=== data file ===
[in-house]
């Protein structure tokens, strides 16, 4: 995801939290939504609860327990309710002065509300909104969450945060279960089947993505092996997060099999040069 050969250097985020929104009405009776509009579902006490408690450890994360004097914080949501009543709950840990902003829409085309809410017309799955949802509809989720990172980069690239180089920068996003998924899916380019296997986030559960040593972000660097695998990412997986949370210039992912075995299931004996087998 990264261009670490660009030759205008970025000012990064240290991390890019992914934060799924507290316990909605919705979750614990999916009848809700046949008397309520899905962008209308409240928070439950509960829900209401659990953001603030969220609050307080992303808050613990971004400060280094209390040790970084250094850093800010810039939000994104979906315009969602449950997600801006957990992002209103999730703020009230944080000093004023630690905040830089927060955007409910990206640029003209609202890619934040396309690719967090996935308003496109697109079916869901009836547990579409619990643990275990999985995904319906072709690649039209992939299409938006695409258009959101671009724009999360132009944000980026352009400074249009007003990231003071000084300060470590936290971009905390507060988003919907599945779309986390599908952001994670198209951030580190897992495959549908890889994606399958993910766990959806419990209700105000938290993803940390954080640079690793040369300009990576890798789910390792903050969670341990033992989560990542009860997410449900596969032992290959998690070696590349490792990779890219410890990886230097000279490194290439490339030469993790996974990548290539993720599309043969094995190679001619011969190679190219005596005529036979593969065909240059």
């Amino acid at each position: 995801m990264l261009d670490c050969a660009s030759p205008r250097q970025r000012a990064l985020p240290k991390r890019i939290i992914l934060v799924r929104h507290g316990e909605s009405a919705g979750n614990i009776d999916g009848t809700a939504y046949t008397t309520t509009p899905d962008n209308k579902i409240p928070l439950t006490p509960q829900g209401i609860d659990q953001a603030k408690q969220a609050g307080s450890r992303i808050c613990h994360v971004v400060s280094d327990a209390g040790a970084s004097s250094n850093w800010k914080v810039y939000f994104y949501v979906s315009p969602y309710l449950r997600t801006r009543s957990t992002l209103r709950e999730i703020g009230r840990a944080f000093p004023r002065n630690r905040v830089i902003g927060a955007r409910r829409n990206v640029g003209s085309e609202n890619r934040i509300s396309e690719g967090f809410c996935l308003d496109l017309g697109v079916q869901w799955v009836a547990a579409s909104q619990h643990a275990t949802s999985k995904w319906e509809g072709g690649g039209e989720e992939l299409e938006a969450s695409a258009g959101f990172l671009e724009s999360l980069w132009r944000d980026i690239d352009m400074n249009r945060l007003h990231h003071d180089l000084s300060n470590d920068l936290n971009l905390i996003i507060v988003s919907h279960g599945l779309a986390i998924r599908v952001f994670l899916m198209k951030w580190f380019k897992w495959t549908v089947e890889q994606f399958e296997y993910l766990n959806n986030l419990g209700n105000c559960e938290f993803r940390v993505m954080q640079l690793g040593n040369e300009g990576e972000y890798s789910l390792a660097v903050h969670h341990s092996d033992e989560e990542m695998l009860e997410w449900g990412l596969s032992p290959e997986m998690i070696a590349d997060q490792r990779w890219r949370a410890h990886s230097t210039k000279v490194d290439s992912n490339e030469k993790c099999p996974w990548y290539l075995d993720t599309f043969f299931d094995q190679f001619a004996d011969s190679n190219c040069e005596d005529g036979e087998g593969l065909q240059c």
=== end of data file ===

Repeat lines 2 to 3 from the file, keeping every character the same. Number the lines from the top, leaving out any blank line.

């Protein structure tokens, strides 16, 4: 995801939290939504609860327990309710002065509300909104969450945060279960089947993505092996997060099999040069 050969250097985020929104009405009776509009579902006490408690450890994360004097914080949501009543709950840990902003829409085309809410017309799955949802509809989720990172980069690239180089920068996003998924899916380019296997986030559960040593972000660097695998990412997986949370210039992912075995299931004996087998 990264261009670490660009030759205008970025000012990064240290991390890019992914934060799924507290316990909605919705979750614990999916009848809700046949008397309520899905962008209308409240928070439950509960829900209401659990953001603030969220609050307080992303808050613990971004400060280094209390040790970084250094850093800010810039939000994104979906315009969602449950997600801006957990992002209103999730703020009230944080000093004023630690905040830089927060955007409910990206640029003209609202890619934040396309690719967090996935308003496109697109079916869901009836547990579409619990643990275990999985995904319906072709690649039209992939299409938006695409258009959101671009724009999360132009944000980026352009400074249009007003990231003071000084300060470590936290971009905390507060988003919907599945779309986390599908952001994670198209951030580190897992495959549908890889994606399958993910766990959806419990209700105000938290993803940390954080640079690793040369300009990576890798789910390792903050969670341990033992989560990542009860997410449900596969032992290959998690070696590349490792990779890219410890990886230097000279490194290439490339030469993790996974990548290539993720599309043969094995190679001619011969190679190219005596005529036979593969065909240059």
């Amino acid at each position: 995801m990264l261009d670490c050969a660009s030759p205008r250097q970025r000012a990064l985020p240290k991390r890019i939290i992914l934060v799924r929104h507290g316990e909605s009405a919705g979750n614990i009776d999916g009848t809700a939504y046949t008397t309520t509009p899905d962008n209308k579902i409240p928070l439950t006490p509960q829900g209401i609860d659990q953001a603030k408690q969220a609050g307080s450890r992303i808050c613990h994360v971004v400060s280094d327990a209390g040790a970084s004097s250094n850093w800010k914080v810039y939000f994104y949501v979906s315009p969602y309710l449950r997600t801006r009543s957990t992002l209103r709950e999730i703020g009230r840990a944080f000093p004023r002065n630690r905040v830089i902003g927060a955007r409910r829409n990206v640029g003209s085309e609202n890619r934040i509300s396309e690719g967090f809410c996935l308003d496109l017309g697109v079916q869901w799955v009836a547990a579409s909104q619990h643990a275990t949802s999985k995904w319906e509809g072709g690649g039209e989720e992939l299409e938006a969450s695409a258009g959101f990172l671009e724009s999360l980069w132009r944000d980026i690239d352009m400074n249009r945060l007003h990231h003071d180089l000084s300060n470590d920068l936290n971009l905390i996003i507060v988003s919907h279960g599945l779309a986390i998924r599908v952001f994670l899916m198209k951030w580190f380019k897992w495959t549908v089947e890889q994606f399958e296997y993910l766990n959806n986030l419990g209700n105000c559960e938290f993803r940390v993505m954080q640079l690793g040593n040369e300009g990576e972000y890798s789910l390792a660097v903050h969670h341990s092996d033992e989560e990542m695998l009860e997410w449900g990412l596969s032992p290959e997986m998690i070696a590349d997060q490792r990779w890219r949370a410890h990886s230097t210039k000279v490194d290439s992912n490339e030469k993790c099999p996974w990548y290539l075995d993720t599309f043969f299931d094995q190679f001619a004996d011969s190679n190219c040069e005596d005529g036979e087998g593969l065909q240059c």